Residents of Bgy. 101 in Tondo, Manila line up their plastic containers to collect water as Maynilad Water Services Inc., announced daily water service interruptions across Metro Manila starting on March 28 and 29, 2023, to conserve water as the El Nino phenomenon looms. (File photo by MARIANNE BERMUDEZ / Philippine Daily Inquirer)
MANILA — It’s bad enough to deal with a water shortage without having to worry about falling ill with dengue.
Amid the limited water supply induced by the dry season, health authorities reminded the public to properly cover their water containers to prevent a further rise in cases of dengue, a disease caused by mosquitoes that breed in water.
She explained that dengue-carrying mosquitoes like to breed in stagnant water, which is commonly found in household water containers.
“We should cover our water containers to avoid mosquitoes from multiplying in our households,” Vergeire said.
The health official also urged households to regularly clean their surroundings to avoid attracting mosquitoes.
“Mosquitoes like to stay in dirty, dark and small places so we all need to clean our surroundings so we can remove the garbage and useless stuff that attract mosquitoes,” she said.
The DOH has recorded 27,670 dengue cases from Jan. 1 to March 18 this year. The figure is 94 percent higher than the 14,278 cases reported during the same period last year.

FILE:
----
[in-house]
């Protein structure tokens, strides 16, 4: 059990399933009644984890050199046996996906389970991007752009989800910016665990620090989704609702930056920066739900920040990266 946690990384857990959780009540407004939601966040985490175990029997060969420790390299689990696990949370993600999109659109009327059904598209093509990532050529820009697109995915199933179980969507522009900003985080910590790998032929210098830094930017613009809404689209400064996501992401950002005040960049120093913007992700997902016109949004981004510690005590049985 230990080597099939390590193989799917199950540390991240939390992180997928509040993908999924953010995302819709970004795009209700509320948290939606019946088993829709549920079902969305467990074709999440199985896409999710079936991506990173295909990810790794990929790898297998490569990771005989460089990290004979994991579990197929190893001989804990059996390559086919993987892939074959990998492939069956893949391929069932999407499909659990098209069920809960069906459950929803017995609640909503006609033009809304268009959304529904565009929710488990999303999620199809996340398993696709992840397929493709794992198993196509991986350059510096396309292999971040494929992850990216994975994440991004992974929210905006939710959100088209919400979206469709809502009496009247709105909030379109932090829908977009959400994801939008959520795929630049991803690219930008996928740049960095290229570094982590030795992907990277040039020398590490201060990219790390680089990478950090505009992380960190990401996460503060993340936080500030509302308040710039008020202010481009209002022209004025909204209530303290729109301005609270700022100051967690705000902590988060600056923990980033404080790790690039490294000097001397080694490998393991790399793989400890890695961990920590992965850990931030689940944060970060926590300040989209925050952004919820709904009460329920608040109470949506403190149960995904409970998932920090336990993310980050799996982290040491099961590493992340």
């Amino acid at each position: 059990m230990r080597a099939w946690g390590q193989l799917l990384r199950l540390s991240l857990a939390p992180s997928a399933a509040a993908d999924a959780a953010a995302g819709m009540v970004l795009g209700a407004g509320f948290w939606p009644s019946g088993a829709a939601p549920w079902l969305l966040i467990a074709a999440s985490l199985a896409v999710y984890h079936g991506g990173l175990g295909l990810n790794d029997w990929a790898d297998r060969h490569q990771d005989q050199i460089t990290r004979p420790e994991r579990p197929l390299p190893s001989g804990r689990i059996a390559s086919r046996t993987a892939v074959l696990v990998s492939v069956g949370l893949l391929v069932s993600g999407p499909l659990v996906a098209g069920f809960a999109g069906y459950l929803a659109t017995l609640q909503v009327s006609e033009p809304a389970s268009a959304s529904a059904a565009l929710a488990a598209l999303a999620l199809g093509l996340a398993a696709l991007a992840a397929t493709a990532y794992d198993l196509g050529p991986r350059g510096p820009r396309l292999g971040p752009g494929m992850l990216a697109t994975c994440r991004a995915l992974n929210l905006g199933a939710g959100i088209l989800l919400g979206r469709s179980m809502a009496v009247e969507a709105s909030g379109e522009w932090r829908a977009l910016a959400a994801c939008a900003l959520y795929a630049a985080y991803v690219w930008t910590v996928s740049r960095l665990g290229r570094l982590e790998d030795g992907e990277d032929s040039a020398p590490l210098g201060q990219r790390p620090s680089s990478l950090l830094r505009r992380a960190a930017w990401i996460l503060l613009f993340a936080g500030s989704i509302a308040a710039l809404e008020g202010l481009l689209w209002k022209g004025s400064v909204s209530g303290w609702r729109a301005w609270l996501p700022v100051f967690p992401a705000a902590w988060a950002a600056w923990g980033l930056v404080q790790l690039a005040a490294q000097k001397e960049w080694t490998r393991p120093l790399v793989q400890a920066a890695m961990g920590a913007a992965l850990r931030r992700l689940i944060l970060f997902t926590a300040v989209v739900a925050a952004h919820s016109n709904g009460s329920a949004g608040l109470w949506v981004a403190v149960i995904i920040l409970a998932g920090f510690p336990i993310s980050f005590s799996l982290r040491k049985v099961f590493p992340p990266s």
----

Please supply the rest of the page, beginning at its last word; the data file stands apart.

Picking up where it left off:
Dengue is caused by a virus that is spread through the bite of the day-biting Aedes aegypti and Aedes albopictus mosquitoes.
The DOH said the main strategy to prevent the spread of dengue is to destroy the breeding grounds of the virus-carrying mosquitoes.
“Search and destroy breeding places such as stagnant water and its containers; use self-protection; do not delay when sick; seek early consultation; where there is an outbreak, support fogging,” the department said.
The DOH also pointed out that while dengue currently has no treatment, the disease can be early managed.
On March 23, President Ferdinand Marcos Jr. acknowledged that the country was experiencing a water crisis, adding that the government has not been addressing the problem.
“We do not look at it, [we] just find other ways and put up with the idea that once in a while we’ll have to pull out our buckets and fill our bathtubs with water because there’s not going to be water for the next 24 hours,” he said.